2022: UMass Dartmouth receives $4.3M grant from the U.S. Navy for continued focus on marine technology development

The third award in as many years from the Office of Naval Research will further the University’s research efforts in the blue economy and offshore wind sectors



On February 8, 2022, UMass Dartmouth and Congressman William Keating announced a $4.3M grant from the Office of Naval Research (ONR) to research projects through the Marine and UnderSea Technology research program (MUST) at UMass Dartmouth in collaboration with the Naval Undersea Warfare Center Division Newport (NUWCDIVNPT).

The $4.3M grant will fund nine projects that focus on supporting the blue economy and offshore wind sectors through remote underwater sensing, battery performance for autonomous vehicles, oxidation mitigation for naval vessels, predictive modeling algorithms, and the use of autonomous vehicles to survey coastal environments. The project teams feature UMass Dartmouth researchers from academic disciplines and researchers from NUWCDIVNPT, industry partners Teledyne Benthos and Black & Veatch, and higher education institutions like UMass Amherst, the University of California, and the University of Virginia.

“Our collaborations with the Office of Naval Research and the Naval Undersea Warfare Center in Newport allow us to produce advanced technologies to harness the power of our waters and create an international hub for advanced marine technology,” said UMass Dartmouth Chancellor Mark A. Fuller. “We want to educate students from the SouthCoast and the Commonwealth for Blue Economy jobs and produce graduates who will contribute to the industry’s success, and with this grant, that is what we will continue to do.”

“We’re in a period where investments into our workforce are critical,” said Congressman Bill Keating. “UMass Dartmouth’s Marine and UnderSea Technology program will create a new generation of a highly trained workforce, addressing the needs of the U.S. Navy as well as the emerging blue economy in our district. This is also the third time UMass Dartmouth has been awarded this coveted funding and I congratulate the Chancellor and his team on that. I will continue to work with UMass Dartmouth to push for additional grant funding to expand this important program for years to come.”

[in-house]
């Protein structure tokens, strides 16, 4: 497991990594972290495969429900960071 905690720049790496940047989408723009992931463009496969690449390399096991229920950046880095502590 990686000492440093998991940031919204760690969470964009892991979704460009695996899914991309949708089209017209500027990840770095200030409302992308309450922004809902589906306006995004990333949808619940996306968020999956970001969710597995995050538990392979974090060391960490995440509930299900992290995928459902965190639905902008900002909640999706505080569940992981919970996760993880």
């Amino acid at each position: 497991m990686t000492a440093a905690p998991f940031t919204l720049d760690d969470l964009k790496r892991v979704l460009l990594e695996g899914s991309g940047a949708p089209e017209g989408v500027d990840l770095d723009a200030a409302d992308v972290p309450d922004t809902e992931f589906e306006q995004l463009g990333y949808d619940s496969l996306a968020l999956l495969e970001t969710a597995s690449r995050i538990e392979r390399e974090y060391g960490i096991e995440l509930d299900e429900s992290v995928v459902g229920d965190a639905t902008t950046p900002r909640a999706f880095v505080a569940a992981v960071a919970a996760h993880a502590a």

This most recent award follows a $4.6M grant in February 2020, the largest research award in the university’s history, and a $4.2M grant in October 2020 to address the U.S. Navy’s short-term concerns of a skilled technical workforce and long-term goals of advanced technology development.

“As the public research university for the South Coast of Massachusetts, UMass Dartmouth is a key driver of the state’s blue economy. This $4.3M grant from the Office of Naval Research will fund critical research projects focused on supporting the blue economy and advancing technologies for autonomous vehicles, underwater sensing, and predictive modeling,” said Senator Edward Markey. “This continued federal investment—now totaling more than $13 million in awards since 2020—illustrates the MUST program’s capacity for high caliber research as well as the impact of the continued partnership between UMass Dartmouth and the U.S. Navy.”

“Congratulations to the dedicated researchers and students at UMass Dartmouth for receiving this grant from the Office of Naval Research. This investment in the Marine and UnderSea Technology program will continue to drive research and growth in the blue economy and offshore wind sectors so that Massachusetts can continue to lead in building sustainable communities and economies,” said Senator Elizabeth Warren.

“Southeastern Massachusetts can and should be the center of the offshore wind revolution. This grant will spur innovation across the South Coast,” said Congressman Jake Auchincloss.

MUST has funded 29 research projects for a total of $13.M, bringing together regional collaborators such as NUWCDIVNPT to strengthen the Navy’s access to cutting-edge research and build a pipeline for a highly trained workforce. These areas of study include autonomous underwater vehicles and increasing their battery life, biofouling, composite materials, machine learning with marine robotics, modeling ocean dynamics, and undersea acoustics for communications and sensing technologies.

“NUWCDIVNPT looks forward to continuing to foster our educational partnership with UMass Dartmouth through the MUST program,” said Ron Vien, Technical Director at the Naval Undersea Warfare Center Division Newport (NUWCDIVNPT).

“MUST’s success is the result of a very productive collaboration between the Office of Naval Research, the Naval Undersea Warfare Center Division Newport, UMass Dartmouth faculty and industry in addressing the pressing needs of the US Navy. Training students in technologies of interest to the Navy is a critical focus of this program. We continue to strengthen our investments in these areas,” said UMass Dartmouth Interim Provost Ramprasad Balasubramanian, who leads the Marine and UnderSea Technology (MUST) research program.
































College of Engineering, Featured News, MUST: Marine and UnderSea Technology, News and Public Information, Research, School for Marine Science and Technology



https://www.umassd.edu/news/2022/must-grant-us-navy-continued-focus-marine-technology-development.html

Previous post How Technology Can Optimize America’s Infrastructure Opportunity
Next post Industrial Policy: America COMPETES Act and USICA